“It is important to recognize that mentally healthy and happy employees will become productive employees, and vice versa,” he said. “The company can determine the main sources of stress that people feel, as well as the sources of stress that are unique to specific groups.” He said these might include:

  • Fear of job security
  • Care for a healthy and safe working environment
  • Health of family members
  • Pressure on distance learning and childcare

Gelbart said that employers should provide consulting resources for employees and their families, adding that employers should pay attention to signs of low participation, such as low productivity, lateness or absenteeism, and irritability to others.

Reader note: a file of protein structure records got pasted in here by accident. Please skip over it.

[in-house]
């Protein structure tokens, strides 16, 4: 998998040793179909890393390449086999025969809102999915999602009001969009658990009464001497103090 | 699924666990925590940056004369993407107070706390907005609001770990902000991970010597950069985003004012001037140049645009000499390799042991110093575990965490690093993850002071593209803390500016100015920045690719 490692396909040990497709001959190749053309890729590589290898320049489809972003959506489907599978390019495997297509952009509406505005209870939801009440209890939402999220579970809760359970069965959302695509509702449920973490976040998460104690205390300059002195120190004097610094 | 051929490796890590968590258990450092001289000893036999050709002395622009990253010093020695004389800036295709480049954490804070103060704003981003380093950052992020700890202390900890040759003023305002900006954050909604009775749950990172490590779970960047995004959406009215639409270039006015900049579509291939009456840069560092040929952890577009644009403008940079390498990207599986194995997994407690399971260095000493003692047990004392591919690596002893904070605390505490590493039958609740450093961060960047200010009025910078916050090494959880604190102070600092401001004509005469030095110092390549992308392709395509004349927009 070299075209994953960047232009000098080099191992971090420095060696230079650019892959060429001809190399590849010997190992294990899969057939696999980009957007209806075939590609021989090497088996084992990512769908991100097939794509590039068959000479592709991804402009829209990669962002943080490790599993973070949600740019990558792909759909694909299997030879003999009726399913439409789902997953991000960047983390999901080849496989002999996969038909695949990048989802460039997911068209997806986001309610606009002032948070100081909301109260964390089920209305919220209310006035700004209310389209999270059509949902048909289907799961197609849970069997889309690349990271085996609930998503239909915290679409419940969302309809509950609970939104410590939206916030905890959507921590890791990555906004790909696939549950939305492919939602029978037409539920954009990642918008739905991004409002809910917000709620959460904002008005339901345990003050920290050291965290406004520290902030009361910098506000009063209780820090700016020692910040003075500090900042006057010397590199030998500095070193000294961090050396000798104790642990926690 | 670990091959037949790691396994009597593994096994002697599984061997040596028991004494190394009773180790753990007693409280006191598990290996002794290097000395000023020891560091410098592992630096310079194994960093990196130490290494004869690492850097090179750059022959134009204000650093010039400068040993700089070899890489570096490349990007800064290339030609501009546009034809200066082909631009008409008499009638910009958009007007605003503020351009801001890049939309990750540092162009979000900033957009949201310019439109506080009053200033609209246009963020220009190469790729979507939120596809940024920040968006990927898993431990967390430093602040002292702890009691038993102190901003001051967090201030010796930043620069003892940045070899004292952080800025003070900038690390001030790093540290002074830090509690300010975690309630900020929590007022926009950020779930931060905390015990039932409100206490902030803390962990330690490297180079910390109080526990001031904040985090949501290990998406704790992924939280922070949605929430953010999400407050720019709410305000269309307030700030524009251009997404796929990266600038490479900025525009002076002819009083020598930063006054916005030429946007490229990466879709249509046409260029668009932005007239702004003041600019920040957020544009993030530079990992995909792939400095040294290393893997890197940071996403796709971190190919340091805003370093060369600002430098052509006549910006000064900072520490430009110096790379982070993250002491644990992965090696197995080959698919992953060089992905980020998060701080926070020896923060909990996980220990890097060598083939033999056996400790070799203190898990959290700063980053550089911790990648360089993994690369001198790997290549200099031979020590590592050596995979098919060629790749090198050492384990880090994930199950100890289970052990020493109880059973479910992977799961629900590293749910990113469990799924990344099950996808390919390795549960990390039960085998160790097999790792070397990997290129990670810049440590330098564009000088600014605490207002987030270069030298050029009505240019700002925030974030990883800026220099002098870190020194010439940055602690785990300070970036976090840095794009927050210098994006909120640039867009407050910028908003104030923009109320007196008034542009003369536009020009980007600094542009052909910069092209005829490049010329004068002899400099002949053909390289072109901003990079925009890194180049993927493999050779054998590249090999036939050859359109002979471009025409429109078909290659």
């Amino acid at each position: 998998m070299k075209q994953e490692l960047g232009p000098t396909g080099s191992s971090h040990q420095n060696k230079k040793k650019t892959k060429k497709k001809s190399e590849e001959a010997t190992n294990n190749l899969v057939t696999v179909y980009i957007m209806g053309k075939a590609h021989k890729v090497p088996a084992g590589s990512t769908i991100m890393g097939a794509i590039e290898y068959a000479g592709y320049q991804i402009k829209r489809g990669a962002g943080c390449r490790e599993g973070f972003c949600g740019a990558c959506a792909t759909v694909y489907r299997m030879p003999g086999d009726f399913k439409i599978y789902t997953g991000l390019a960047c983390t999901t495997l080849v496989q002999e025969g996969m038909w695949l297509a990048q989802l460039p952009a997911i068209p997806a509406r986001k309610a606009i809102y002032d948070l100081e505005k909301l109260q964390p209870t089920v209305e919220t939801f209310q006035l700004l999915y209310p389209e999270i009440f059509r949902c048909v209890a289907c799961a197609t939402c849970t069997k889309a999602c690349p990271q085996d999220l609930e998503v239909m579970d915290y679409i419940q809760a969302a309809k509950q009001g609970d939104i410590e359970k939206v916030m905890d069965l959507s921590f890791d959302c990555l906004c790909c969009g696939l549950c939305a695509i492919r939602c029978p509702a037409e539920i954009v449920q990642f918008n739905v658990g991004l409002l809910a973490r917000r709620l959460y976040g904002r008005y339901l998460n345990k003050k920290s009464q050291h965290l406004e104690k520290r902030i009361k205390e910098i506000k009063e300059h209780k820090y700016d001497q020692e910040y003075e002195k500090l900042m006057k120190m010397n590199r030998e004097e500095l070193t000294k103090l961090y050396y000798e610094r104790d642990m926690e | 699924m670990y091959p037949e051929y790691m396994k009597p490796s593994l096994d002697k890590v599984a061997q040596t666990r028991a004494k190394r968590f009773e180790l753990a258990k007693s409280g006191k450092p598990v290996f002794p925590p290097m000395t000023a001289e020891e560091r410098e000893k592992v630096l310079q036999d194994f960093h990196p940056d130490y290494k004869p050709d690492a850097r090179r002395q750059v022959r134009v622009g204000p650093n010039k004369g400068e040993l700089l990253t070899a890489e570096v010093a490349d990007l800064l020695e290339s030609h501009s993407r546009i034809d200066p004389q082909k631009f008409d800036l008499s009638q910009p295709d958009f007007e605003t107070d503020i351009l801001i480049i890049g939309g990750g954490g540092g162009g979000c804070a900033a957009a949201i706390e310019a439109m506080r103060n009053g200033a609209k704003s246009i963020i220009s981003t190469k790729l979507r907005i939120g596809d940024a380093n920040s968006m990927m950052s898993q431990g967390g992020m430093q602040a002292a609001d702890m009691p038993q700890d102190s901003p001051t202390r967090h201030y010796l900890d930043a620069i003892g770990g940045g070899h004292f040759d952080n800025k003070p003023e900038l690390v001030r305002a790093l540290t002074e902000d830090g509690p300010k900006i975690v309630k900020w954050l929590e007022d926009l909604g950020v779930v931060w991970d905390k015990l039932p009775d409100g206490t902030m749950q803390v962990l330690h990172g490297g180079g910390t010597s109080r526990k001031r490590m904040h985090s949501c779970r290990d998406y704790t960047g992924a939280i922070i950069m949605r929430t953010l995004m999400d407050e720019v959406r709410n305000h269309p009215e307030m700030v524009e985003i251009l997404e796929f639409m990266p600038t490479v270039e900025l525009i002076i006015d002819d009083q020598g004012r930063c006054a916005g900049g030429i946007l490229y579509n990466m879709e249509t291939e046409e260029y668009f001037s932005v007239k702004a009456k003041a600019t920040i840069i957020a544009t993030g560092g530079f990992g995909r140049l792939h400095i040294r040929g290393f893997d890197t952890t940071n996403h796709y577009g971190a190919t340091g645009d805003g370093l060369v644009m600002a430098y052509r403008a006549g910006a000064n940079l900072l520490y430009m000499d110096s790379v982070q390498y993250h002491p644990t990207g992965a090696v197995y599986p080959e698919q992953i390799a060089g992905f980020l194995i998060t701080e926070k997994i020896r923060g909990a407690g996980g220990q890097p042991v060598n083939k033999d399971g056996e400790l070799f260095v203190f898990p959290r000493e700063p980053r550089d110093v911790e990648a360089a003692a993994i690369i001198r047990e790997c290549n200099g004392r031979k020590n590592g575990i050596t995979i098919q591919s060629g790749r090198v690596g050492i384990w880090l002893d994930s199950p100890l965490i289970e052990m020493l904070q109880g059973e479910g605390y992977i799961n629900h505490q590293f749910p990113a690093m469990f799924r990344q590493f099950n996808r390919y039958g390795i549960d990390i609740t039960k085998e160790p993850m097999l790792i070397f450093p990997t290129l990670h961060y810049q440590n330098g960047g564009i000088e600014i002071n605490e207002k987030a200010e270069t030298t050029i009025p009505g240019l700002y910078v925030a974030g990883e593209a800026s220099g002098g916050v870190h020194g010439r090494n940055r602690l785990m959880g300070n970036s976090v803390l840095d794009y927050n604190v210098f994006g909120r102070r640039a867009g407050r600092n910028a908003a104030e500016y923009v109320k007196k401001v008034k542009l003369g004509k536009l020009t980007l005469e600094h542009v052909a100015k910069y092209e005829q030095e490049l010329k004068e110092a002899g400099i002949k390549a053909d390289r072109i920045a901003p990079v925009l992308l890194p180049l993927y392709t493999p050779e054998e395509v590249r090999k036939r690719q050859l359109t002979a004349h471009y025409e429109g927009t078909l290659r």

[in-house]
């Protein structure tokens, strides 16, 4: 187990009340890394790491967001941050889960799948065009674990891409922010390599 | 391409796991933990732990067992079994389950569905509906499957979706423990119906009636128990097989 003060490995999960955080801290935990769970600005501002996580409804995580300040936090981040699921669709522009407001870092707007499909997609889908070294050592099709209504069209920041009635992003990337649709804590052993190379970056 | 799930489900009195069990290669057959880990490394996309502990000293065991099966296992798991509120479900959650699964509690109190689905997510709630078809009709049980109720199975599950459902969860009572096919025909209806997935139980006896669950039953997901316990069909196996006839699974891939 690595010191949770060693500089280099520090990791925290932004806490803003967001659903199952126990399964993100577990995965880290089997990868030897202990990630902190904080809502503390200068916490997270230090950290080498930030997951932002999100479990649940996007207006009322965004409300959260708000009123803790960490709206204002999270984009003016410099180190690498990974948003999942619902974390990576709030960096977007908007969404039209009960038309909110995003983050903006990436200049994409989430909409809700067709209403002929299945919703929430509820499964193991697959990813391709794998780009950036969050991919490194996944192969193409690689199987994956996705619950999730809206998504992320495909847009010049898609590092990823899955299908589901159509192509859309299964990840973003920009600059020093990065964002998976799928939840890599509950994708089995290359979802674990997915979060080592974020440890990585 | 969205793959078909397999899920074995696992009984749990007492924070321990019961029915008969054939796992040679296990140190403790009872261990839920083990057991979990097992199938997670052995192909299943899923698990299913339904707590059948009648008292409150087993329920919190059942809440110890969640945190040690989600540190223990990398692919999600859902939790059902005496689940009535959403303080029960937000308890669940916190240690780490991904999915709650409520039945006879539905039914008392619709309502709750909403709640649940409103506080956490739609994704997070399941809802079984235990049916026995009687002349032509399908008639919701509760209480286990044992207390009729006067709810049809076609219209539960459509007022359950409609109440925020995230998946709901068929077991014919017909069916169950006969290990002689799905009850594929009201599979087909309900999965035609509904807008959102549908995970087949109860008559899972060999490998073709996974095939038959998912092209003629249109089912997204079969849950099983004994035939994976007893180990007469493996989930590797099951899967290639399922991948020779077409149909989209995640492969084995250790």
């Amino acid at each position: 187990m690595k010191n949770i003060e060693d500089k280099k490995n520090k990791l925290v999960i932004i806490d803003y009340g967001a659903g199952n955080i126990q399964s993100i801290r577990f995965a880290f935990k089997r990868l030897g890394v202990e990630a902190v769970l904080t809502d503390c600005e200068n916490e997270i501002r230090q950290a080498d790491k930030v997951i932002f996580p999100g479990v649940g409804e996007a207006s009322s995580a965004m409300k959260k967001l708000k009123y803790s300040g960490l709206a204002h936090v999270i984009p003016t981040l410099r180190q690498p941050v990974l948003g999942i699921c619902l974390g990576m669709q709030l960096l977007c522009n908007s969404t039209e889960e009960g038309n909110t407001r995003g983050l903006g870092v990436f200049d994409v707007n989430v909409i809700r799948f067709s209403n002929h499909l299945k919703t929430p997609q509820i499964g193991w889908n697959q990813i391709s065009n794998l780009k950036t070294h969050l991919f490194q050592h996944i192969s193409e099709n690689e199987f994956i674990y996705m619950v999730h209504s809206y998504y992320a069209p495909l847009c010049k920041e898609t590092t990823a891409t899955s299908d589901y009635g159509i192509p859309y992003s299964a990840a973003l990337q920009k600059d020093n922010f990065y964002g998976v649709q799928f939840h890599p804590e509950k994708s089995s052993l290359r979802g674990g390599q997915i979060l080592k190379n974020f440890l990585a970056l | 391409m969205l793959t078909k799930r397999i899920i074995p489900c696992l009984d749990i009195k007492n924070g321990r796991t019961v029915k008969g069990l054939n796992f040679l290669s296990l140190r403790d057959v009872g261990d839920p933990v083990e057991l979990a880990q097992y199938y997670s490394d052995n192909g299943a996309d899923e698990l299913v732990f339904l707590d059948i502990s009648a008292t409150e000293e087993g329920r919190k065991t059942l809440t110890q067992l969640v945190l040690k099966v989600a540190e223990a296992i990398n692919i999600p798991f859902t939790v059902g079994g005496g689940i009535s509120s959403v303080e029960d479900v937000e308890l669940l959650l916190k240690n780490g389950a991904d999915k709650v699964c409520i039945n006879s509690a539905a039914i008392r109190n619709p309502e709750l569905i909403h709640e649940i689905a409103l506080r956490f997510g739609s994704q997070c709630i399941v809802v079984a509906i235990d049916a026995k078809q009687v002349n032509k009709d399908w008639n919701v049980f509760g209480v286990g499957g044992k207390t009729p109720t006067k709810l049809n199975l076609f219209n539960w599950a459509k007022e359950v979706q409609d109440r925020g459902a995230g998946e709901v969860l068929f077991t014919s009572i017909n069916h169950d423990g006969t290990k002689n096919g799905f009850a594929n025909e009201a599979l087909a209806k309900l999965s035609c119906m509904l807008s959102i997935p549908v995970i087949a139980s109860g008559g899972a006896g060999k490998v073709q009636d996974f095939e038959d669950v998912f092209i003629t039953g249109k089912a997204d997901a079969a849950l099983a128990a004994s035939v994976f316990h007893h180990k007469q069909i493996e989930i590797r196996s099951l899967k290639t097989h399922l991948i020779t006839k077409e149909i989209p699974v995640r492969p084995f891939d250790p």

“Although employers can solve this behavior, finding the root cause of symptoms is essential, and an understanding and caring employer can convey this,” he said.

What this means to you

Both employees and employers are responding to the excessive pressure caused by the COVID-19 pandemic. Regardless of your situation, it is important to remember that people are now struggling with health issues, job changes, school issues, etc.

Pay attention to your colleagues and employees, take time to take care of yourself, and investigate the ways in which your business location can help and promote positive adjustments during this difficult time.

The information in this article is current as of the date listed, which means that you may receive updated information while reading this article. For the latest updates on COVID-19, please visit our Coronavirus News page.